The Regulation does not: (i) provide clear rules on passenger compensation, specifying, for instance, any monetary awards; (ii) cover how a passenger would make a compensation claim; (iii) specify who determines whether an event that causes a delay or cancellation is attributable to the carrier; or (iv) clarify what constitutes a “domestic flight/carriage”.
Before 2017, several guides were published in China with regard to passenger compensation, including monetary awards for flight delays. The “Service and Compensation Standards of the Flight Carrier for Anomalies in Aviation Transportation Service Quality (Trial)” (in Chinese: 航空运输服务质量不正常航班承运人服务和补偿规范（试行）) (the Compensation Standards) published by China Aviation Transportation Association (CATA) in 2010 recommended a cash compensation of RMB200 (approximately US$30) or compensation in the form of a credit, discount or air miles to the value of RMB300 (approximately US$45) for flight delays between four (4) and eight (8) hours. Despite not being mandatory, the Compensation Standards have been adopted and applied widely by airlines in China. The four (4) hour threshold is criticized for being relatively high and, similarly, the suggested compensation is criticised for being low. The Civil Aviation Administration of China (CAAC) has refrained from creating regulation on passenger compensation, deciding to leave the decision with airlines.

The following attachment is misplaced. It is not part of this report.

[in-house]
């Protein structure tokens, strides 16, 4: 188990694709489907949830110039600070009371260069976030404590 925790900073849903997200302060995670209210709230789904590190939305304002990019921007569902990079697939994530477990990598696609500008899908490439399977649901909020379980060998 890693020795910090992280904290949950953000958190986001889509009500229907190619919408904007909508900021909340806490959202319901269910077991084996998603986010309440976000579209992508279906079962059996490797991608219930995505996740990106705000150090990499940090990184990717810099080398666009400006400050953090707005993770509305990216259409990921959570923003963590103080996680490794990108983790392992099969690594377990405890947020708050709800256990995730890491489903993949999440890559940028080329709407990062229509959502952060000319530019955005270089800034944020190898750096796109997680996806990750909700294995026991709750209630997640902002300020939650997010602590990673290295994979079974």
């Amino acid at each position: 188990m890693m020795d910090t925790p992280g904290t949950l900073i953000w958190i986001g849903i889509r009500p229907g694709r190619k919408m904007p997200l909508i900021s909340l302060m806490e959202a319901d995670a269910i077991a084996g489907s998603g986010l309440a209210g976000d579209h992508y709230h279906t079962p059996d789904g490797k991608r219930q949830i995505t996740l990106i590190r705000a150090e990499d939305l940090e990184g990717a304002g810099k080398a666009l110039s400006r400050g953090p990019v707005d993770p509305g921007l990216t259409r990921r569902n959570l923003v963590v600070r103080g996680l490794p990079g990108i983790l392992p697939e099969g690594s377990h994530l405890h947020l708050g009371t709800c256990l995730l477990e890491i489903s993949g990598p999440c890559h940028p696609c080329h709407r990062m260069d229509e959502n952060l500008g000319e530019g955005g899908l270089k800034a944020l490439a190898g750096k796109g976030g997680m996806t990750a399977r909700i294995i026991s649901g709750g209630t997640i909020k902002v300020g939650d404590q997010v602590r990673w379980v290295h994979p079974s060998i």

The new Regulation is the first in this area and this is likely to be just the start. Following its introduction, a series of new administrative rules were enacted covering implementation. The “Working Procedures for Confirming the Reason for a Flight Delay or Cancellation” (in Chinese: 航班延误取消原因确认工作程序) enacted on 1 January 2017 provides that the Operation Monitor Centre of the CAAC will be the authority for verifying the reasons for delays or cancellations of flights within PRC. Also, an official website and a hotline were both launched by the CAAC for the public to use to establish the reasons for flight delays and cancellations. The new “Methods of Managing Consumer Complaints for Public Aviation Transportation Service” (in Chinese: 公共航空运输服务消费者投诉管理办法) enacted on 1 January 2017 provides that the CAAC, the Consumer Centre of the CAAC and the CATA will oversee and consider all claims raised by passengers against the Regulated Airlines and their agents for ground service, sales and the airport management agencies.